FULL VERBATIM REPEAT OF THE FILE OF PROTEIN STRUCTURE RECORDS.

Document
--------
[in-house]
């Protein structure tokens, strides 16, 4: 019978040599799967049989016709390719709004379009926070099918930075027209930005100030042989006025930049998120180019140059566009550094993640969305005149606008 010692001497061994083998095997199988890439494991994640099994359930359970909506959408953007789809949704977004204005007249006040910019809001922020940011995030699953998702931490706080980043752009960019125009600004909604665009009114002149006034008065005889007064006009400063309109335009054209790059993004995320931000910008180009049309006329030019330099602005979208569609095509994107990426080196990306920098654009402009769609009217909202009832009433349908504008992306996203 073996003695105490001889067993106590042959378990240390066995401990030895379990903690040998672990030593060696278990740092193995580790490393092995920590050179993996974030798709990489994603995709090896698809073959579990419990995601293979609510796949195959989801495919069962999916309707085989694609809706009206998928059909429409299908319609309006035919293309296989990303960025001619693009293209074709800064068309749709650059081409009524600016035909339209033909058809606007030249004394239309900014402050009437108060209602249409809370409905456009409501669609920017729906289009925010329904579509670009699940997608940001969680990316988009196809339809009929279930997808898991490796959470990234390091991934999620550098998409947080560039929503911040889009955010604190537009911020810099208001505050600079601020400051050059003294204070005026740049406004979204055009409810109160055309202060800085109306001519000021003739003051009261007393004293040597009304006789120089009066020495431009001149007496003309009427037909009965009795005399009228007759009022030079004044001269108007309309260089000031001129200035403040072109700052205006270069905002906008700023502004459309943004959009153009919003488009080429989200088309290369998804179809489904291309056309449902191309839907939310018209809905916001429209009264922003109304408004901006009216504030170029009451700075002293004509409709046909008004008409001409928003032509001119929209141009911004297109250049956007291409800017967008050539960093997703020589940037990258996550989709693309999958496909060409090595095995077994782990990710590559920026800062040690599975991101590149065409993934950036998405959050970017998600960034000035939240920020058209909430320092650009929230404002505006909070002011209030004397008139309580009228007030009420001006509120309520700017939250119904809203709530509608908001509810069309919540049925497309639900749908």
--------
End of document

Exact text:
[in-house]
């Protein structure tokens, strides 16, 4: 019978040599799967049989016709390719709004379009926070099918930075027209930005100030042989006025930049998120180019140059566009550094993640969305005149606008 010692001497061994083998095997199988890439494991994640099994359930359970909506959408953007789809949704977004204005007249006040910019809001922020940011995030699953998702931490706080980043752009960019125009600004909604665009009114002149006034008065005889007064006009400063309109335009054209790059993004995320931000910008180009049309006329030019330099602005979208569609095509994107990426080196990306920098654009402009769609009217909202009832009433349908504008992306996203 073996003695105490001889067993106590042959378990240390066995401990030895379990903690040998672990030593060696278990740092193995580790490393092995920590050179993996974030798709990489994603995709090896698809073959579990419990995601293979609510796949195959989801495919069962999916309707085989694609809706009206998928059909429409299908319609309006035919293309296989990303960025001619693009293209074709800064068309749709650059081409009524600016035909339209033909058809606007030249004394239309900014402050009437108060209602249409809370409905456009409501669609920017729906289009925010329904579509670009699940997608940001969680990316988009196809339809009929279930997808898991490796959470990234390091991934999620550098998409947080560039929503911040889009955010604190537009911020810099208001505050600079601020400051050059003294204070005026740049406004979204055009409810109160055309202060800085109306001519000021003739003051009261007393004293040597009304006789120089009066020495431009001149007496003309009427037909009965009795005399009228007759009022030079004044001269108007309309260089000031001129200035403040072109700052205006270069905002906008700023502004459309943004959009153009919003488009080429989200088309290369998804179809489904291309056309449902191309839907939310018209809905916001429209009264922003109304408004901006009216504030170029009451700075002293004509409709046909008004008409001409928003032509001119929209141009911004297109250049956007291409800017967008050539960093997703020589940037990258996550989709693309999958496909060409090595095995077994782990990710590559920026800062040690599975991101590149065409993934950036998405959050970017998600960034000035939240920020058209909430320092650009929230404002505006909070002011209030004397008139309580009228007030009420001006509120309520700017939250119904809203709530509608908001509810069309919540049925497309639900749908």